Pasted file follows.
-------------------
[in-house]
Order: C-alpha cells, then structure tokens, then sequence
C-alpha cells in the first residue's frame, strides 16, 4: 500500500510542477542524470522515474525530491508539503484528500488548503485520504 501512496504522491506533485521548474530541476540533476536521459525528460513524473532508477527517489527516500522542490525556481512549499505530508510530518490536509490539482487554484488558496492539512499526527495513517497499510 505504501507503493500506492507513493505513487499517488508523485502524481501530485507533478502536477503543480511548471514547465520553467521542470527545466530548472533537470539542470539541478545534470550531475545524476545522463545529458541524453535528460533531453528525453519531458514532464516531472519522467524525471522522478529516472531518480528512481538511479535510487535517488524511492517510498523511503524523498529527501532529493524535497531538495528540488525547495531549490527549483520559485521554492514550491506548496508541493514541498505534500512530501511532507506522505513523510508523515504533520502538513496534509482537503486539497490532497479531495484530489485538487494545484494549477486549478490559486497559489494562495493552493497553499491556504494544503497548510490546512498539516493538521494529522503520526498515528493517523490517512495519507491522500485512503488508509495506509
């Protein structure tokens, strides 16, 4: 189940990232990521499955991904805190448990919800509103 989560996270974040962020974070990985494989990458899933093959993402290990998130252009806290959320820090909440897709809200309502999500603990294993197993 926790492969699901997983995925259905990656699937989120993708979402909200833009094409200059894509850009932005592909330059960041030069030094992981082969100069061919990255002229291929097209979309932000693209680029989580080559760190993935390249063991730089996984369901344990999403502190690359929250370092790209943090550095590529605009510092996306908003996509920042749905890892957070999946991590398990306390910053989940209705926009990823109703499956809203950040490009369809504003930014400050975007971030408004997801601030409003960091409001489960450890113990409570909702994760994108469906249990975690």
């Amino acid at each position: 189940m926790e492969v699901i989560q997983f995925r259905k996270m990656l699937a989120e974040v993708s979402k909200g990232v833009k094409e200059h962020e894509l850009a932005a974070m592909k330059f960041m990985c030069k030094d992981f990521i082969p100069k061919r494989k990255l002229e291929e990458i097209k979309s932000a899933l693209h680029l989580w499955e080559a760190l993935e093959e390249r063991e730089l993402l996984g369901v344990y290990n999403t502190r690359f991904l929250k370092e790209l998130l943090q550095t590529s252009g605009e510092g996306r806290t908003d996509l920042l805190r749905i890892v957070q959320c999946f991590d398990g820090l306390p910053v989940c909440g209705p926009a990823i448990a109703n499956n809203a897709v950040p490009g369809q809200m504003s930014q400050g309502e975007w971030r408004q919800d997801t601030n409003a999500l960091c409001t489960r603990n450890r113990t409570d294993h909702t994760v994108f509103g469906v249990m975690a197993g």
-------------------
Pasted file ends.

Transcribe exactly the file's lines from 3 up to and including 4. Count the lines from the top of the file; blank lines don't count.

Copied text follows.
C-alpha cells in the first residue's frame, strides 16, 4: 500500500510542477542524470522515474525530491508539503484528500488548503485520504 501512496504522491506533485521548474530541476540533476536521459525528460513524473532508477527517489527516500522542490525556481512549499505530508510530518490536509490539482487554484488558496492539512499526527495513517497499510 505504501507503493500506492507513493505513487499517488508523485502524481501530485507533478502536477503543480511548471514547465520553467521542470527545466530548472533537470539542470539541478545534470550531475545524476545522463545529458541524453535528460533531453528525453519531458514532464516531472519522467524525471522522478529516472531518480528512481538511479535510487535517488524511492517510498523511503524523498529527501532529493524535497531538495528540488525547495531549490527549483520559485521554492514550491506548496508541493514541498505534500512530501511532507506522505513523510508523515504533520502538513496534509482537503486539497490532497479531495484530489485538487494545484494549477486549478490559486497559489494562495493552493497553499491556504494544503497548510490546512498539516493538521494529522503520526498515528493517523490517512495519507491522500485512503488508509495506509
């Protein structure tokens, strides 16, 4: 189940990232990521499955991904805190448990919800509103 989560996270974040962020974070990985494989990458899933093959993402290990998130252009806290959320820090909440897709809200309502999500603990294993197993 926790492969699901997983995925259905990656699937989120993708979402909200833009094409200059894509850009932005592909330059960041030069030094992981082969100069061919990255002229291929097209979309932000693209680029989580080559760190993935390249063991730089996984369901344990999403502190690359929250370092790209943090550095590529605009510092996306908003996509920042749905890892957070999946991590398990306390910053989940209705926009990823109703499956809203950040490009369809504003930014400050975007971030408004997801601030409003960091409001489960450890113990409570909702994760994108469906249990975690």